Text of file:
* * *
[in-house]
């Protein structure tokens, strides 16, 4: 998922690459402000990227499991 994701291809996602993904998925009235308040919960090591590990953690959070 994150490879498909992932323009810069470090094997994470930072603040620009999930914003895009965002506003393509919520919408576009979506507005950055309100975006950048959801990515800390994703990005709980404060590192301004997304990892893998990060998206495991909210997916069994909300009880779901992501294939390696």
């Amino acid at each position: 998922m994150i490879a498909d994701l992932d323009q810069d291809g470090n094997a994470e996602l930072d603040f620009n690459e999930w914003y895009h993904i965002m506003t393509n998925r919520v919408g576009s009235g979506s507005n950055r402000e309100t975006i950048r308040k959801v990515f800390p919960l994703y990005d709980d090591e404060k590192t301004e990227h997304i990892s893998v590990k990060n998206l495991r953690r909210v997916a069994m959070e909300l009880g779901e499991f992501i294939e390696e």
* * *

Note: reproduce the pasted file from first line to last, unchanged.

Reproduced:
[in-house]
């Protein structure tokens, strides 16, 4: 998922690459402000990227499991 994701291809996602993904998925009235308040919960090591590990953690959070 994150490879498909992932323009810069470090094997994470930072603040620009999930914003895009965002506003393509919520919408576009979506507005950055309100975006950048959801990515800390994703990005709980404060590192301004997304990892893998990060998206495991909210997916069994909300009880779901992501294939390696």
């Amino acid at each position: 998922m994150i490879a498909d994701l992932d323009q810069d291809g470090n094997a994470e996602l930072d603040f620009n690459e999930w914003y895009h993904i965002m506003t393509n998925r919520v919408g576009s009235g979506s507005n950055r402000e309100t975006i950048r308040k959801v990515f800390p919960l994703y990005d709980d090591e404060k590192t301004e990227h997304i990892s893998v590990k990060n998206l495991r953690r909210v997916a069994m959070e909300l009880g779901e499991f992501i294939e390696e």